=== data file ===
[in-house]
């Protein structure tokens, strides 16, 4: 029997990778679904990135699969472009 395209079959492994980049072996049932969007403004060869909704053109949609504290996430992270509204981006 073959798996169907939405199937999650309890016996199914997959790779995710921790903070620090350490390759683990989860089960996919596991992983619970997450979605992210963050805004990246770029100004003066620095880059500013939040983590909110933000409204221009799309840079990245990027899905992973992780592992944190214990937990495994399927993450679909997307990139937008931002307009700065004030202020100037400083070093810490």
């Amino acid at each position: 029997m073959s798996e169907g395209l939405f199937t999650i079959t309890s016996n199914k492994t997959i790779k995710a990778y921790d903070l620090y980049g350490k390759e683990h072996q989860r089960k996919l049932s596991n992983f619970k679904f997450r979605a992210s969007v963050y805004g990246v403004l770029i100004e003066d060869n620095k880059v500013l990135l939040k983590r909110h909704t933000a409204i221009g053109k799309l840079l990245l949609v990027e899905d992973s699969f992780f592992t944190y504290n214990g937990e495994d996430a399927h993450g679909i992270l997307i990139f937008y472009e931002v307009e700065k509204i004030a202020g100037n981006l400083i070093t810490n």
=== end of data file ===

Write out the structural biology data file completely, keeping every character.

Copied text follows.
[in-house]
């Protein structure tokens, strides 16, 4: 029997990778679904990135699969472009 395209079959492994980049072996049932969007403004060869909704053109949609504290996430992270509204981006 073959798996169907939405199937999650309890016996199914997959790779995710921790903070620090350490390759683990989860089960996919596991992983619970997450979605992210963050805004990246770029100004003066620095880059500013939040983590909110933000409204221009799309840079990245990027899905992973992780592992944190214990937990495994399927993450679909997307990139937008931002307009700065004030202020100037400083070093810490």
């Amino acid at each position: 029997m073959s798996e169907g395209l939405f199937t999650i079959t309890s016996n199914k492994t997959i790779k995710a990778y921790d903070l620090y980049g350490k390759e683990h072996q989860r089960k996919l049932s596991n992983f619970k679904f997450r979605a992210s969007v963050y805004g990246v403004l770029i100004e003066d060869n620095k880059v500013l990135l939040k983590r909110h909704t933000a409204i221009g053109k799309l840079l990245l949609v990027e899905d992973s699969f992780f592992t944190y504290n214990g937990e495994d996430a399927h993450g679909i992270l997307i990139f937008y472009e931002v307009e700065k509204i004030a202020g100037n981006l400083i070093t810490n």